We’ve been exploring many elements of the Scottish literary climate, from festivals to authors inspired by our lands. As an initiative run by the Saltire Society as part of their 80th anniversary celebrations, we decided to look into their pamphlets by way of an introduction to newcomers as to one element of what the society do.
The Saltire Society has a strong tradition of acting as a stimulant for debate and discussion on the matters that affect our widest civic interests, so without further ado…
Notes Towards A National Literature – Kirsty Gunn
The tenth and most recent pamphlet in their limited edition Saltire Series saw Kirsty Gunn explore the relationship between a writer and their location. This caused national discussion in the creative industries, as she warned against the damaging effect of political influence on the arts. Read more on her pamphlet here.
Dreaming Scotland – William McIlvanney; Nevertheless – Allan Massie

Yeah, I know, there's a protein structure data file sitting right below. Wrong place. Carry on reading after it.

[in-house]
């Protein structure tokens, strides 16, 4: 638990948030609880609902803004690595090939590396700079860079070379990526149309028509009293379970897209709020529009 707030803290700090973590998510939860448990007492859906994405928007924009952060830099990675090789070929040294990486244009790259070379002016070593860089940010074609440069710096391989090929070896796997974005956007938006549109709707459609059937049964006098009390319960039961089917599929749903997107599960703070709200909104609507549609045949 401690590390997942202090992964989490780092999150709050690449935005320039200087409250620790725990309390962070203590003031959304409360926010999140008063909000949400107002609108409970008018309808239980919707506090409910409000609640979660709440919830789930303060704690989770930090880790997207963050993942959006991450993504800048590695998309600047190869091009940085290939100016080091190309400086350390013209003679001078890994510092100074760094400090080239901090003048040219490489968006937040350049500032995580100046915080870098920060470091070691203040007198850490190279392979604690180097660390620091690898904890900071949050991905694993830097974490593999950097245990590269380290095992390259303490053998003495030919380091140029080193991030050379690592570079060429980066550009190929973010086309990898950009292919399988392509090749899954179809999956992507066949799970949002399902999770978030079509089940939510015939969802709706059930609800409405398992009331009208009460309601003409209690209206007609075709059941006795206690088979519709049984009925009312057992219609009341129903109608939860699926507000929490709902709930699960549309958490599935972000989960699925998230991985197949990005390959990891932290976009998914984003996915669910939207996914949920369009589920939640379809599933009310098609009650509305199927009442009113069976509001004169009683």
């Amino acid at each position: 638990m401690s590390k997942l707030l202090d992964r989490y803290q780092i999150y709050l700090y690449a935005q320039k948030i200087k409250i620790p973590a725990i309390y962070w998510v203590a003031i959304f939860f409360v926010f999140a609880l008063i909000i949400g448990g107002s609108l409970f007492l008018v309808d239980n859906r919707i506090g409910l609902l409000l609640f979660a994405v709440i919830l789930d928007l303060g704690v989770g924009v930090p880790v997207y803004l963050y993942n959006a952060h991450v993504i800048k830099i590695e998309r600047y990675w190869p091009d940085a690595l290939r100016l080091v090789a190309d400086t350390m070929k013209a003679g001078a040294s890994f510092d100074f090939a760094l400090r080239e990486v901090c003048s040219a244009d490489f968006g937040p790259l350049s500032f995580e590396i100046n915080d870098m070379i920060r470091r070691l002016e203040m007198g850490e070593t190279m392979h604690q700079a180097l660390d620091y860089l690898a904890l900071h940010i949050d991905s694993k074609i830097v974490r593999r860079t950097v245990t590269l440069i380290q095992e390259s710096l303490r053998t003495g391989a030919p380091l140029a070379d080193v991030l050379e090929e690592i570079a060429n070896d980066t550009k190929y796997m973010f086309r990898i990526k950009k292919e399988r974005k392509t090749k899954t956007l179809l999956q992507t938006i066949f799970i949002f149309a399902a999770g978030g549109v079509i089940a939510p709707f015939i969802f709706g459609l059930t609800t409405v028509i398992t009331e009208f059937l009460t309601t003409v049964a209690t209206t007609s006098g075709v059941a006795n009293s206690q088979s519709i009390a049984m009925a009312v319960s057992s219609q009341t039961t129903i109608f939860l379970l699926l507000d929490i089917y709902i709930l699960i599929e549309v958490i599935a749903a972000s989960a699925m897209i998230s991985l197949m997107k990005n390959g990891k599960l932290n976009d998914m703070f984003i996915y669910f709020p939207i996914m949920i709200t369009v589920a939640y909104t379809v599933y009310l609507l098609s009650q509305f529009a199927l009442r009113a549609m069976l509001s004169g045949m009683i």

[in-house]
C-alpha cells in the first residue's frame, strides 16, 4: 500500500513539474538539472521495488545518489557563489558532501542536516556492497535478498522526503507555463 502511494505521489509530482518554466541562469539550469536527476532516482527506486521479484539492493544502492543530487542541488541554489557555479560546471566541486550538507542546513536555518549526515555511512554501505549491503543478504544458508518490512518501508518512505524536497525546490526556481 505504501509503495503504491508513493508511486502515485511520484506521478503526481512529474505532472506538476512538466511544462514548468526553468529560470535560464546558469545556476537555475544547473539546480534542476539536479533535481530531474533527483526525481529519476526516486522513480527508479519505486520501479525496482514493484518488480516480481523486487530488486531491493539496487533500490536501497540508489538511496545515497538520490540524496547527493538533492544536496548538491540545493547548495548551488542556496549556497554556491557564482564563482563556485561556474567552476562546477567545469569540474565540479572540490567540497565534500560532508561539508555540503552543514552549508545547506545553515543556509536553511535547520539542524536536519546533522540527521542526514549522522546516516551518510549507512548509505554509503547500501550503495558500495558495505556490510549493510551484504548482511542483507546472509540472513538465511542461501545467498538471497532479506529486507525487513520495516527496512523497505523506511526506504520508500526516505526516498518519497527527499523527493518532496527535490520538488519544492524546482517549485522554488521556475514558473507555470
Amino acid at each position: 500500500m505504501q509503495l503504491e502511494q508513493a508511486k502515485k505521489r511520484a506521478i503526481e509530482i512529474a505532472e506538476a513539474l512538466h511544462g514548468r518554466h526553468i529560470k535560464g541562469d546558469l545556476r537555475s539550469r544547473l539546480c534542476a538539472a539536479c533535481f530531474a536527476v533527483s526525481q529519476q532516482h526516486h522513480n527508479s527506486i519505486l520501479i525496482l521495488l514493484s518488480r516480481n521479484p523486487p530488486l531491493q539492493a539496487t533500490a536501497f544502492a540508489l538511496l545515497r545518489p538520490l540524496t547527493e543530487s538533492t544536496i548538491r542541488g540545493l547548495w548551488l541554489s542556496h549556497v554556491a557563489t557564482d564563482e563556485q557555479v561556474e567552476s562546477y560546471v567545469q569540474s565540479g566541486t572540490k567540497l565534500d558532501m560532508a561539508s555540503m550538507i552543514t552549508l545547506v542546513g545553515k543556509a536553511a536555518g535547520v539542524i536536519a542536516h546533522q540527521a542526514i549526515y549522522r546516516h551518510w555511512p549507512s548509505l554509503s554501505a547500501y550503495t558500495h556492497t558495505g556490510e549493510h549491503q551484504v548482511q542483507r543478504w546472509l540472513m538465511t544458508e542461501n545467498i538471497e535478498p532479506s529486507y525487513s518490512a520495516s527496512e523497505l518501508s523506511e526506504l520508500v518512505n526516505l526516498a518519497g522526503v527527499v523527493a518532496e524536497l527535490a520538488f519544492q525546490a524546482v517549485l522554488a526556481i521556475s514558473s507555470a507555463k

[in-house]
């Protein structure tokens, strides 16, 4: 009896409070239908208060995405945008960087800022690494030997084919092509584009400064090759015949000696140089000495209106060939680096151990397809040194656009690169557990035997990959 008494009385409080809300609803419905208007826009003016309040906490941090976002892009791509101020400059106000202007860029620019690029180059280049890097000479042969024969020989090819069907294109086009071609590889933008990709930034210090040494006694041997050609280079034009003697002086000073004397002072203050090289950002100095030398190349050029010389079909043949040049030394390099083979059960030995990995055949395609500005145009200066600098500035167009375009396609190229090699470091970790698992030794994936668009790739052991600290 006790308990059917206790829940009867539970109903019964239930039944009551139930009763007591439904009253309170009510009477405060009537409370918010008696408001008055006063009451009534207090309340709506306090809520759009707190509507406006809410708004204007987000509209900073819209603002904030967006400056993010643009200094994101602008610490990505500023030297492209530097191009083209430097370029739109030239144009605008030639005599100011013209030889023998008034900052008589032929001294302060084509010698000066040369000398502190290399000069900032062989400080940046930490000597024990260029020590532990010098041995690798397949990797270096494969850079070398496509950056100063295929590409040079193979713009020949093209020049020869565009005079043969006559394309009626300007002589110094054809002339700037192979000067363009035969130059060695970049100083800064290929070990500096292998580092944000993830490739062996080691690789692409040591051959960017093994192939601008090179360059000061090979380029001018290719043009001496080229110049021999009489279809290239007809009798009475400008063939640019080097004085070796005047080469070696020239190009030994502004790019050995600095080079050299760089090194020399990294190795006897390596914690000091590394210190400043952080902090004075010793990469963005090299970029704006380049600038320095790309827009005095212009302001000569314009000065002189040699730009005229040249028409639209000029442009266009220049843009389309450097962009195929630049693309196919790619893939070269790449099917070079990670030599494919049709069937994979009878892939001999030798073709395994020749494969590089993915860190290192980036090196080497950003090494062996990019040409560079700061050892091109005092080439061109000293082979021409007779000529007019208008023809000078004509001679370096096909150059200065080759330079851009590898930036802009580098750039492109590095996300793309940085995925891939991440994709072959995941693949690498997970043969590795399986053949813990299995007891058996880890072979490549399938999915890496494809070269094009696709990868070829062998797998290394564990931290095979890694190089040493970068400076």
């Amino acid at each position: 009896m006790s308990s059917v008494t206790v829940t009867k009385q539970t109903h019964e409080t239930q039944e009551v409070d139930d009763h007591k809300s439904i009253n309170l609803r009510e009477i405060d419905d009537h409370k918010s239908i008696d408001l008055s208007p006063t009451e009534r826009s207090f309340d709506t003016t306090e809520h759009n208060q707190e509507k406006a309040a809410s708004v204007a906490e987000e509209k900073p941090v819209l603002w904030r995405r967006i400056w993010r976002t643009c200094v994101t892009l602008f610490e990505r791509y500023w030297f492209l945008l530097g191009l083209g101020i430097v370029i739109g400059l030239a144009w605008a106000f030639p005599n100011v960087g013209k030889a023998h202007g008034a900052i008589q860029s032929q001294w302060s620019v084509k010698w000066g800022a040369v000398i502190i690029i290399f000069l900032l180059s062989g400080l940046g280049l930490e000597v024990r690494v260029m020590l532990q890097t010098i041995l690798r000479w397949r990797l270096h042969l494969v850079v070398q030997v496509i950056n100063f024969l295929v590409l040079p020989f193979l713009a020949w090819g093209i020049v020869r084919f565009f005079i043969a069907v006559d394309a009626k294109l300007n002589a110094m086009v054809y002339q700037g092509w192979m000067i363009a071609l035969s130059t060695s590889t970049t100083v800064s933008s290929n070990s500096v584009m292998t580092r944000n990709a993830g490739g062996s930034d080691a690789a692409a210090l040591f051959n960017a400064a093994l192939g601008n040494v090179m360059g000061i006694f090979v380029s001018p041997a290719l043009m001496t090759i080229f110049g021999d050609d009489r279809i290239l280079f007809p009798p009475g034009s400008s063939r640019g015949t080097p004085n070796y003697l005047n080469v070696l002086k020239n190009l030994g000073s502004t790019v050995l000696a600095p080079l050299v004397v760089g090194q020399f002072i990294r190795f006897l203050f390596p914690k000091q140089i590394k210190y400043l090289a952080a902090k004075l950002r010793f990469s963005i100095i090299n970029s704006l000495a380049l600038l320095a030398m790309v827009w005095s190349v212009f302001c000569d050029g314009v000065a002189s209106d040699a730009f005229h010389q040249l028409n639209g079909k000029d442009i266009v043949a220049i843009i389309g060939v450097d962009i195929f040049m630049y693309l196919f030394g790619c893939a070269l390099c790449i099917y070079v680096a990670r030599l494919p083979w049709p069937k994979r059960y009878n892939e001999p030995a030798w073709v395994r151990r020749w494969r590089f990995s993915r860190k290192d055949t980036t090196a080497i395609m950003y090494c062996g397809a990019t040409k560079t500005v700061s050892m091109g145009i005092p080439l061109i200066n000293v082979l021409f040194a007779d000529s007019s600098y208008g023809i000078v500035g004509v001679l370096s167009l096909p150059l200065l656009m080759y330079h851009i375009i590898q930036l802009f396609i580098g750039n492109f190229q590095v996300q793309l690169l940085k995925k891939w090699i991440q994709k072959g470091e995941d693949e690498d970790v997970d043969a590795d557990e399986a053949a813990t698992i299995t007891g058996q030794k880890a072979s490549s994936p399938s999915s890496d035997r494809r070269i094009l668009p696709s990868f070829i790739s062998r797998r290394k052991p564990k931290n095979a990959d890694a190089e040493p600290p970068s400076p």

The 2014 Scottish independence referendum was one of the defining conversations of the country’s history, and it’s one that Saltire tackled in their pamphlets via the father of Tartan Noir William McIlvanney and journalist and novelist Allan Massie. Both taking different sides in the referendum debate, they laid out their visions for Scotland. Read more on their pamphlets here.
Freedom of Expression in the New Scotland – Alan Bissett and Jean Rafferty
Saltire partner with many organisations in their work, and in the case of this pamphlet, it was with Scottish PEN. In it, this recaps a conversation between Rafferty and Bissett, chaired by Scottish PEN’s Drew Campbell, as they discuss whether “freedom of speech is too important to be left to the politicians and their parties.” For more, go here.
Second Wind – Douglas Dunn, Vicki Feaver and Diana Hendry
Last year, in partnership with the Scottish Poetry Library, Saltire published a collection of new poems by Douglas Dunn, Vicki Feaver and Diana Hendry. With humour, melancholy and wisdom, they tackle what a person loses as they age, and what they gain. For more on this poetry pamphlet visit here.